After few months of making Skullstone (and learning JME at the same time) I was able to do my own rendering pipeline based on deferred shading, with live shadows, many light sources etc. It was not a hard thing to do, thanks to JME’s flexibility.
With JME you write a CODE. Not a script, not any blueprint, there are no ‘creators’ or ‘wizards’. Treat JME as a huge library, use what you want, ignore what you don’t want to use.
Incomplete documentation is not a problem imo - you have source code, you can read it.

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Thanks for the compliment, but he should really rather look at Spoxel or some recent creations of @thetoucher which are way better looking in terms of graphics. I’m still on basic forward phong rendering.

You’re not the only one. High five? :raised_hand:

That’s where you’re wrong, there are wizards.

The ones sitting in front of their pc writing code. :wink:

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What’s wrong with Phong? I’m using it too, it’s just the formula for lighting the objects.

Well PBR seems to be all the rage these days.

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The truth is that we would never achieve the visual quality of AAA games, its just a matter of workhours. And imagine a player who say ‘your game don’t have PBR so I will not play it’.
Ingame graphic should be NICE. That’s all. Indie games are not something strange for players these days, their requirements are reduced.

Even the larger companies often fall back to “comic look” in order to let players on older or cheaper computers play 3D games. For many indie games it’s a great step to use 3D at all - as the creation of proper assets may take way longer than pixel graphics or flat colored polygons.

Something to add to the OT PBR discuss:

IMHO PBR is a totally overused term. The only good thing about it is that it has created some sort of a standard pipeline for assets. It really is just a formula, and the main difference is that it is energy conserving.
The big thing is global illumination, and nehon did a great job in that direction. Even phong would look pretty good if you add some global illumination…

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I did this a few years ago to practice modelling + the blender to jME pipeline. It uses no lighting , so phong vs pbr debate is mute, no shadows and nothing baked out ( lighting, ao, normal maps … that would be cheating).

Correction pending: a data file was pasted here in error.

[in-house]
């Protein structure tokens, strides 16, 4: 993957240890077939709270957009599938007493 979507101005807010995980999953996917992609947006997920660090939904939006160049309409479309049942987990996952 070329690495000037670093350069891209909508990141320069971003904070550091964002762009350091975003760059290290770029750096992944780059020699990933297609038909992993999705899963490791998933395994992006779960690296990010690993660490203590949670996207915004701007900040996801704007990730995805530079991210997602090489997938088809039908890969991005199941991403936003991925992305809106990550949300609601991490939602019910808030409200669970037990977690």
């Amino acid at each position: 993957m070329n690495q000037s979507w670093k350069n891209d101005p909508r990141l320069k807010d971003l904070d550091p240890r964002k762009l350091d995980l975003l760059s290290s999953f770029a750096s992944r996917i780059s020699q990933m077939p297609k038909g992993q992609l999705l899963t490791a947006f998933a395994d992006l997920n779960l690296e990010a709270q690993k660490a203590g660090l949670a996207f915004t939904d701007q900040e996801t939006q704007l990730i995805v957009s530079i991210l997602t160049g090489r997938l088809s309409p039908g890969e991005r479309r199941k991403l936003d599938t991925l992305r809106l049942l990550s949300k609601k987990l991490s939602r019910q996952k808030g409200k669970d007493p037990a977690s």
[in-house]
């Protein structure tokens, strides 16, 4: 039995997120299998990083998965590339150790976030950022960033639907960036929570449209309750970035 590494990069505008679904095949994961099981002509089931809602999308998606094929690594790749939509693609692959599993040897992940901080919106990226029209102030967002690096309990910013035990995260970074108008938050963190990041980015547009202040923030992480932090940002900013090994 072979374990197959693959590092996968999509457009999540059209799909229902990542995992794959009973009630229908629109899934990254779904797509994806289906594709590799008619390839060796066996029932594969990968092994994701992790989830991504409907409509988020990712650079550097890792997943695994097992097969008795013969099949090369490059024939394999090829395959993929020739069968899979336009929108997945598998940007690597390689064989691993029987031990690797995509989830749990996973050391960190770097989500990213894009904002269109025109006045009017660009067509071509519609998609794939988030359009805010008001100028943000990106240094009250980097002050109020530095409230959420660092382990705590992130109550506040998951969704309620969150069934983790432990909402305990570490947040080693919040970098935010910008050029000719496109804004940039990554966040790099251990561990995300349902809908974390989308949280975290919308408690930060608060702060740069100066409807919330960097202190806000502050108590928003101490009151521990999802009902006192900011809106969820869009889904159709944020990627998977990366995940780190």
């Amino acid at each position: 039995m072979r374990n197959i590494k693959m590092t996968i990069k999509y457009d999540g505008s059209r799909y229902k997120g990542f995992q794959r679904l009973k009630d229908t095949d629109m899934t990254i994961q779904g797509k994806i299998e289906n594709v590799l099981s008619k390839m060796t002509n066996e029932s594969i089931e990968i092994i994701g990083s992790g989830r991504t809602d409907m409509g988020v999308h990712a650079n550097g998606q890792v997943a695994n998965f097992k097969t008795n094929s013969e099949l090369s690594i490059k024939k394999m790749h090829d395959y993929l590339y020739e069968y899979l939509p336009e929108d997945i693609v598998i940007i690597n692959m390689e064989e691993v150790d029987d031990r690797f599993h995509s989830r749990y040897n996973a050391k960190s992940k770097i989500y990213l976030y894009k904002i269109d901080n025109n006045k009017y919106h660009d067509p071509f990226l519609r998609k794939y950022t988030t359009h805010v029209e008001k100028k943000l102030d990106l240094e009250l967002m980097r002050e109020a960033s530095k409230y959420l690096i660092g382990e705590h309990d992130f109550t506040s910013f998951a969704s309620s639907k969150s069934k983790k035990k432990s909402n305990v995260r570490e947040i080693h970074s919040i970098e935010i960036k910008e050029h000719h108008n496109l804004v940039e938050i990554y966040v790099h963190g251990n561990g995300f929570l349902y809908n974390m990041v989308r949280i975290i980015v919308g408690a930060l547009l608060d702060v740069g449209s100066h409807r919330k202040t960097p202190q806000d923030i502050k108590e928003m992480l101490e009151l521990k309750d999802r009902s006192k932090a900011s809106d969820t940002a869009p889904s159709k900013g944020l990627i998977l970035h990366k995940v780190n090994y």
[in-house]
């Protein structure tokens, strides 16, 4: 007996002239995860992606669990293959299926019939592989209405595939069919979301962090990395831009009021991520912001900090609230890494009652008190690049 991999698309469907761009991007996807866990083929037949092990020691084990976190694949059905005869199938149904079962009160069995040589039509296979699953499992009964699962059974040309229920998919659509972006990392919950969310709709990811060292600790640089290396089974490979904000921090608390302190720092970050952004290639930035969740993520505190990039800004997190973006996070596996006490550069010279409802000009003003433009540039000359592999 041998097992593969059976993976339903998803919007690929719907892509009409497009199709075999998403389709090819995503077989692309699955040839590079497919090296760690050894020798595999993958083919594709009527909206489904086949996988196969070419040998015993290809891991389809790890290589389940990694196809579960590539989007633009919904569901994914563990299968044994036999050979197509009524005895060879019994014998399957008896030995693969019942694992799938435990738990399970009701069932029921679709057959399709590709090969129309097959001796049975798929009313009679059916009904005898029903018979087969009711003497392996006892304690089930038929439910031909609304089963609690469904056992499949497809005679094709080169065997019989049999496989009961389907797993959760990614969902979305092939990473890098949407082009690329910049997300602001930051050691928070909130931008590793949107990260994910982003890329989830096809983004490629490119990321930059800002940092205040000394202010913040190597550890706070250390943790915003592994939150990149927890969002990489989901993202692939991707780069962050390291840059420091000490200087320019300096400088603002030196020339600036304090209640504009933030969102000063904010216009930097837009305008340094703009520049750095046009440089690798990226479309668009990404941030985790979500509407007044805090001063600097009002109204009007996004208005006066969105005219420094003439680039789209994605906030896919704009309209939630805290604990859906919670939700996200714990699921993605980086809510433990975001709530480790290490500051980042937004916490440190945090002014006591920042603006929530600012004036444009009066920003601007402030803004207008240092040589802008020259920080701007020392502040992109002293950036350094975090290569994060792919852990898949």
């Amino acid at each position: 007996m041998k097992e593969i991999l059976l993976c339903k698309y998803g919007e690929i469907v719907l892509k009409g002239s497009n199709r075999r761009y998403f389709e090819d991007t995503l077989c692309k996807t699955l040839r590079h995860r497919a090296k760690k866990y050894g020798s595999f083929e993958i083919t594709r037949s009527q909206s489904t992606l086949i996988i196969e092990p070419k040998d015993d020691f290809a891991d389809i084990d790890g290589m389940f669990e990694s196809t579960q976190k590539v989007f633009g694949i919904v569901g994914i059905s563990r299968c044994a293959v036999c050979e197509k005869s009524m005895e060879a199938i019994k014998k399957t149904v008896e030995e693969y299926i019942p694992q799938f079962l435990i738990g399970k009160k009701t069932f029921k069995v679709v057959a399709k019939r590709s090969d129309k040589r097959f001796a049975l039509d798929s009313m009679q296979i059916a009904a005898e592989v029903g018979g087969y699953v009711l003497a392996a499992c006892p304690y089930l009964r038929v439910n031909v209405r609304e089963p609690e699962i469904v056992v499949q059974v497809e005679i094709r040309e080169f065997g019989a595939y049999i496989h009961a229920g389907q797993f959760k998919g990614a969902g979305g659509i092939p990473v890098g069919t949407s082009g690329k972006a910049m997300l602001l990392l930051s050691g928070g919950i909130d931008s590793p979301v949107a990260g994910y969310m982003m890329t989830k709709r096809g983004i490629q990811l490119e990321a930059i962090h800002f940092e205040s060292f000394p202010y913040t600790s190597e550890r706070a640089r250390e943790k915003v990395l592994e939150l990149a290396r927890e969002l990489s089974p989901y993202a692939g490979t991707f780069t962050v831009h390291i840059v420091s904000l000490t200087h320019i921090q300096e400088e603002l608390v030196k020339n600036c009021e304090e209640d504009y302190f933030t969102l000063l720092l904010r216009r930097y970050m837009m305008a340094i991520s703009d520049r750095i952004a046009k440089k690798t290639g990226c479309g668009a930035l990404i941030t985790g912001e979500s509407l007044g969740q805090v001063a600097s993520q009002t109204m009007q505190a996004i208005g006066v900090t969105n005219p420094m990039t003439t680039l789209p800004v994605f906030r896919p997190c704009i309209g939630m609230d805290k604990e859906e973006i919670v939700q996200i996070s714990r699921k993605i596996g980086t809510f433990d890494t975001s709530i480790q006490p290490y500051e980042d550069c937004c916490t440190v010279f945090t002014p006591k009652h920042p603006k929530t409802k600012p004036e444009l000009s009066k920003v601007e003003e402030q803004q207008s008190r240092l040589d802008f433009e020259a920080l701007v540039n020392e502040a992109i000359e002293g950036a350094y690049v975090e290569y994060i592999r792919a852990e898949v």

Thought it might be interesting to include in this current conversation.

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I kept waiting for them to fight… disappointed. :slight_smile:

To paraphrase so many imgur threads:
Step 1: be talented

Step 2: Be talented

Step 3: You think that’s air you’re breathing?

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I keep reading tutorials this days too, watching videos and e.g. Learn is smth we can’t avoid while developing game, it is how it should be. But someone of us thinks solving SDK’s entire problems or any other tool’s problems is just ok too. Rarely it is, but most of time it is NOT! When u switch from making game (while learning engine) to solving many stomping bugs it is bad for developing process and annoying. Don’t u agree?
I saw ur project, looks like u invested much time to making assets, cause models looks greate. Spoxel look cool too to be honest, have it’s own style :slight_smile:
Seems now not many ppl using SDK for real full developing cycle. It matters much to me. Thx for responces guys.

P.S.: Have to try to be talented :slight_smile:, but i beleive i am not, i am just typical newb game developer :confounded:

@zzuegg as i can see maybe this fuature is what differs most popular engines from jme. Maybe PBR gives unexpirienced developers opportunity to not think much about scene creations, it still looks nice. Is this what r u talking about, right?

No, even with pbr you need good assets, and make use of the image based lighting. The upside os that nehon did lot of the tricky work for you.